Logistec Delivers Profits, Decade After Decade – LGT-A, LGT-B

A note: I have decided to expand this blog’s focus to include listed microcap and/or illiquid securities. The unlisted world is and will remain my bread and butter, but I am simply finding more opportunities for profit outside that world than I can ignore.

Logistec is one of those opportunities.

Logistec provides stevedoring and cargo management services. Simply put, Logistec manages the loading and unloading of ships that come to harbor, as well as cargo storage and warehousing. Logistec also has operations in environmental remediation through its subsidiary Sanexen Environmental Services and manufactures woven hoses. Logistec has been in operation since 1952, when it was founded as Quebec Terminals by Roger Paquin.

Logistec operates in 24 ports in Eastern Canada and the eastern coast of the US. Half of these ports are located on the Great Lakes or along the St. Lawrence Seaway. The Great Lakes and the St. Lawrence Seaway are Canada’s connection from its economic centers in Ontario and Quebec to the Atlantic Ocean and foreign trading partners. Ports along these bodies of water allow for goods and commodities from Canada’s interior to be shipped around the world.


Ports and ports operations are great businesses. The world supply of ports is limited due to geography, so ports and associated companies enjoy high barriers to entry and associated pricing power. World trade tends to increase over time, providing a natural revenue growth tailwind.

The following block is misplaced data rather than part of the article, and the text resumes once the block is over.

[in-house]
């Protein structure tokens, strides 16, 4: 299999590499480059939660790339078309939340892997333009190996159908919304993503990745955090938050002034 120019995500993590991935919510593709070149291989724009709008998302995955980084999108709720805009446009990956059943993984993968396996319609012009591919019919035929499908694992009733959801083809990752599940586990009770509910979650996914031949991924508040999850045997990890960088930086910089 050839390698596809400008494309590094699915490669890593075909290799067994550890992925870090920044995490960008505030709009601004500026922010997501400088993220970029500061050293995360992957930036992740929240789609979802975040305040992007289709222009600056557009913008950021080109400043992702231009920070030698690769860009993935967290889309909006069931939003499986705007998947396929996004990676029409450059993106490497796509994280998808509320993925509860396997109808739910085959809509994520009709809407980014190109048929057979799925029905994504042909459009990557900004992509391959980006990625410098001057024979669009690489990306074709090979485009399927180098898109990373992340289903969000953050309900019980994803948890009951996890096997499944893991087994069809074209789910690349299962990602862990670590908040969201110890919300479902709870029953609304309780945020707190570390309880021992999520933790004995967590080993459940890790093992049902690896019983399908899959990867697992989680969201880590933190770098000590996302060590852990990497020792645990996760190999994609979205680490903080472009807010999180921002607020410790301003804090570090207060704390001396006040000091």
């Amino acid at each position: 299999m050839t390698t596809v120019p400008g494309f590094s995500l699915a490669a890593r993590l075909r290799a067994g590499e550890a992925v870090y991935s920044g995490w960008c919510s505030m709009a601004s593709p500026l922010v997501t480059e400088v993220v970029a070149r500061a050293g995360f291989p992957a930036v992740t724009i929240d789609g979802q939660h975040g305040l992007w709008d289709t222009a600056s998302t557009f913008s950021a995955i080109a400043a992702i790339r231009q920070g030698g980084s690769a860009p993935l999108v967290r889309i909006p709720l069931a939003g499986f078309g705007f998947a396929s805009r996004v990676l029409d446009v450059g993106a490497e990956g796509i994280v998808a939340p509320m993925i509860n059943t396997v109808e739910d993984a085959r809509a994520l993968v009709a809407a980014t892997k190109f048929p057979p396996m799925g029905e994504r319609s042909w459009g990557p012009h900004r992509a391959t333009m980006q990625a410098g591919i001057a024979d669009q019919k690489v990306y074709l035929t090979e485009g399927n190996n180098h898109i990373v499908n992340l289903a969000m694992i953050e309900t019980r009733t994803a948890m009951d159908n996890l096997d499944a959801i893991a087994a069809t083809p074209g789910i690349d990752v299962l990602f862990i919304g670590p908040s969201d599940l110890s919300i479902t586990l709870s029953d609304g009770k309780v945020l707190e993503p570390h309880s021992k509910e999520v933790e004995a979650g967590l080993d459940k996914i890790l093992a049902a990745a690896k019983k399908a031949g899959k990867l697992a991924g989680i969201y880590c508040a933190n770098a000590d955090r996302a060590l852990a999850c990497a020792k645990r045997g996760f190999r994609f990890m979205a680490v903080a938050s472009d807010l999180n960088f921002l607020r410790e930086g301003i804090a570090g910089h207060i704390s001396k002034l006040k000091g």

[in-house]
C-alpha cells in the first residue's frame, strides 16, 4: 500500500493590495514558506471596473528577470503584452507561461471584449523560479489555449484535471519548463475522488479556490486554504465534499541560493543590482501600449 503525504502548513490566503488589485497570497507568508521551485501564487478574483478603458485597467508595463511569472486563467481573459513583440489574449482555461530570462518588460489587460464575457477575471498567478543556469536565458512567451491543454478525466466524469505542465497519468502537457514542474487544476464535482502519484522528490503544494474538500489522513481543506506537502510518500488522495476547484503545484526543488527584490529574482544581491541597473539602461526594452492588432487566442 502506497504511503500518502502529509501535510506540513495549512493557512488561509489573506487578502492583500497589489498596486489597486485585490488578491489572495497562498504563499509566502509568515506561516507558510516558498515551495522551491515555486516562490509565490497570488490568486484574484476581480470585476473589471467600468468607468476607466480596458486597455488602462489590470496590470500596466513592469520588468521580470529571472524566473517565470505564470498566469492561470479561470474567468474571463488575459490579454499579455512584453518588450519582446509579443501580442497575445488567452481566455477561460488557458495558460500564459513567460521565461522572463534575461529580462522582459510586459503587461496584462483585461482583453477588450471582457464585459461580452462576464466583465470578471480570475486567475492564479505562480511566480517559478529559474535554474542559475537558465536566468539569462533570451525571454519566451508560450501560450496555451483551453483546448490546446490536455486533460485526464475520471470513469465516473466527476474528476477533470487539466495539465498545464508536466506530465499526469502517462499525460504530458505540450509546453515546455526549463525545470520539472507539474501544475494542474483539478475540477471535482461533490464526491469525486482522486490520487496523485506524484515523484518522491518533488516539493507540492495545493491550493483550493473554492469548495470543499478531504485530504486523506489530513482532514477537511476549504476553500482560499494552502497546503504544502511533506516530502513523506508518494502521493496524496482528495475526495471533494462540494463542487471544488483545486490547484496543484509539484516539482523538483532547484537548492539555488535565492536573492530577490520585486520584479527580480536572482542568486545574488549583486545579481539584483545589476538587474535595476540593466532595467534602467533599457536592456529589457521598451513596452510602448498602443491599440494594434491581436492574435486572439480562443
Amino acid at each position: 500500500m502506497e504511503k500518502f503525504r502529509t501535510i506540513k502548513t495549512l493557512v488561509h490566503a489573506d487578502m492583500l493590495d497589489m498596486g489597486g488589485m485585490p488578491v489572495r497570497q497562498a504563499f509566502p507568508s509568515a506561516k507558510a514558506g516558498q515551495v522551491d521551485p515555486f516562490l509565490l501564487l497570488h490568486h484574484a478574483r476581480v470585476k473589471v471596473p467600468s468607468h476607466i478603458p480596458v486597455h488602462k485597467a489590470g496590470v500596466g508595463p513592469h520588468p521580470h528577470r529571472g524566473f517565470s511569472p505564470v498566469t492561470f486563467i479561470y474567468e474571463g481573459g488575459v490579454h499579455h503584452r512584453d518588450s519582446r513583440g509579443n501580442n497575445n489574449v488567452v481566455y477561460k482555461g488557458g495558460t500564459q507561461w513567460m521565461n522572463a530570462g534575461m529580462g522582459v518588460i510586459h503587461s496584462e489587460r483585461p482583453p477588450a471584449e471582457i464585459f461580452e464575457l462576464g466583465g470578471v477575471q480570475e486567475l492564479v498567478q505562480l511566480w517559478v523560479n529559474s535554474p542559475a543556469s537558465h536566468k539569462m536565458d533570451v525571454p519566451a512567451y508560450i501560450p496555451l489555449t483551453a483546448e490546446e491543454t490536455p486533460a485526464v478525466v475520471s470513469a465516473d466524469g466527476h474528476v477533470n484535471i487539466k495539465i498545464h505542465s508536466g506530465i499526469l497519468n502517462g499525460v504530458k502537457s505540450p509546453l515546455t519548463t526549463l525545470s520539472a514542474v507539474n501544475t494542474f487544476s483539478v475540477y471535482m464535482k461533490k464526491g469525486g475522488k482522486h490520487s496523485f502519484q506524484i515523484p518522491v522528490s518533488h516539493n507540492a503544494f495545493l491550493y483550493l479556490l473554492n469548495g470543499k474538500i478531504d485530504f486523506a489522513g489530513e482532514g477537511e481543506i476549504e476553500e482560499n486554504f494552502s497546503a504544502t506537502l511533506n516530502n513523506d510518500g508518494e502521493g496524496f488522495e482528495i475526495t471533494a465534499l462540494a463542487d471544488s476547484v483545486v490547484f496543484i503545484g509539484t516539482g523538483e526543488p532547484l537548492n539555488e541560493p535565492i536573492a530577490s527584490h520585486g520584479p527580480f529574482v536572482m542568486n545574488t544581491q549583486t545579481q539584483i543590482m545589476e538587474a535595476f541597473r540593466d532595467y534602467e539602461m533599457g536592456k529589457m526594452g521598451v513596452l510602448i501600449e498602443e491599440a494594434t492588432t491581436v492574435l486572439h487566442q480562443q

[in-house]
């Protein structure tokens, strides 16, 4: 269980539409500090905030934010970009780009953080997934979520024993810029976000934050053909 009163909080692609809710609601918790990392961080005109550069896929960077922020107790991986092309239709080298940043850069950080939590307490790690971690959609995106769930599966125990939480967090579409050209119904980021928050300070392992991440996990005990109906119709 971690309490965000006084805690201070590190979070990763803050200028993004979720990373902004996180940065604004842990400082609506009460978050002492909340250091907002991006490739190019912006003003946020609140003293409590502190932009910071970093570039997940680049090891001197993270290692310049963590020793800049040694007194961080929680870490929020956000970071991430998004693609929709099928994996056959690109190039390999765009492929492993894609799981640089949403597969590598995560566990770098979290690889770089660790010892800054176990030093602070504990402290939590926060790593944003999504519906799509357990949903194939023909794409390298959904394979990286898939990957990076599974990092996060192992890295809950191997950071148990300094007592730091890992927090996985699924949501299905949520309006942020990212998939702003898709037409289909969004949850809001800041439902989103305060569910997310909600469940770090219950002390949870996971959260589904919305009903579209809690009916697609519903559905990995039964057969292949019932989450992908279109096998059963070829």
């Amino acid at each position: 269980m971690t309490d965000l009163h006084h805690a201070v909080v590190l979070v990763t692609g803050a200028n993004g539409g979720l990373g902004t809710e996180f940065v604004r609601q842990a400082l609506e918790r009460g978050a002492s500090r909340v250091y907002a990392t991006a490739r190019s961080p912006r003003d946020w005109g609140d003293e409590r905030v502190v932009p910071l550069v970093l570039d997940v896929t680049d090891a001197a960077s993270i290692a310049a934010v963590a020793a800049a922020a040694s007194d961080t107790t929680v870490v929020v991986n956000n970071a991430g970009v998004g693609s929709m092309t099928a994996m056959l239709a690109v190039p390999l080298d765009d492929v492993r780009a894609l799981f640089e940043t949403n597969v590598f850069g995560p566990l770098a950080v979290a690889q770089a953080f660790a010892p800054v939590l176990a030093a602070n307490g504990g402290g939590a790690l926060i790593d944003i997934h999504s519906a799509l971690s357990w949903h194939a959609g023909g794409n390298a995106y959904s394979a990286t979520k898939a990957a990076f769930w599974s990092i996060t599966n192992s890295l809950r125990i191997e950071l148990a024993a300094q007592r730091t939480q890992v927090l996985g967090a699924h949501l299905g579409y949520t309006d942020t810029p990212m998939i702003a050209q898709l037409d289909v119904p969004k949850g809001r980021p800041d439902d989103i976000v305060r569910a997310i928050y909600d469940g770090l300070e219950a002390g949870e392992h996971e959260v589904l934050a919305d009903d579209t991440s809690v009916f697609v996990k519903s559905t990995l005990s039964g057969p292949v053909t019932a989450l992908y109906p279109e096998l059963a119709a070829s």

Logistec is a classic “toll-taking” company that profits on trade volume, irrespective of shipping rates or commodities prices. Logistec is capable of handling all kinds of commodities, including metals, agricultural products and forest products. Logistec enjoys long-term leases at the ports where it operates, ensuring the profits will flow for years to come.

And how the profits have flowed. Logistec’s record of growth and profitability is nothing short of incredible. Logistec has never lost money in its existence as a public company. Beginning in 1969, Logistec has reported 43 consecutive years of profits. The company has paid a dividend in every one of these years. Top-line growth has been impressive as well. From 1969 to 2012, Logistec grew revenues from $5.94 million CAD to $250.86 million CAD, a compound annual growth rate of 9.1%. The company achieved all of this using minimal leverage. To help visualize this achievement, the company provides this graphic on its website.


Revenues sank when world trade volumes dipped during the recession, but have now rebounded. A healthier world economy combined with a few smart acquisitions has allowed Logistec to post record revenues and profits figures.


For the first quarter of 2013, Logistec reported an impressive revenue increase of 44.0% year-over-year in its marine services division. This increase is largely due to the company’s mid-2012  acquisition of CrossGlobe Transport, Ltd. CrossGlobe operates in three terminals at the Port of Virginia, handling forest products, auto parts and other cargoes. Logistec’s business is slowest when the St. Lawrence Seaway is closed during the cold Canadian winter months, so the addition of another southern port to the company’s operations resulted in a large increase in first quarter revenues and earnings.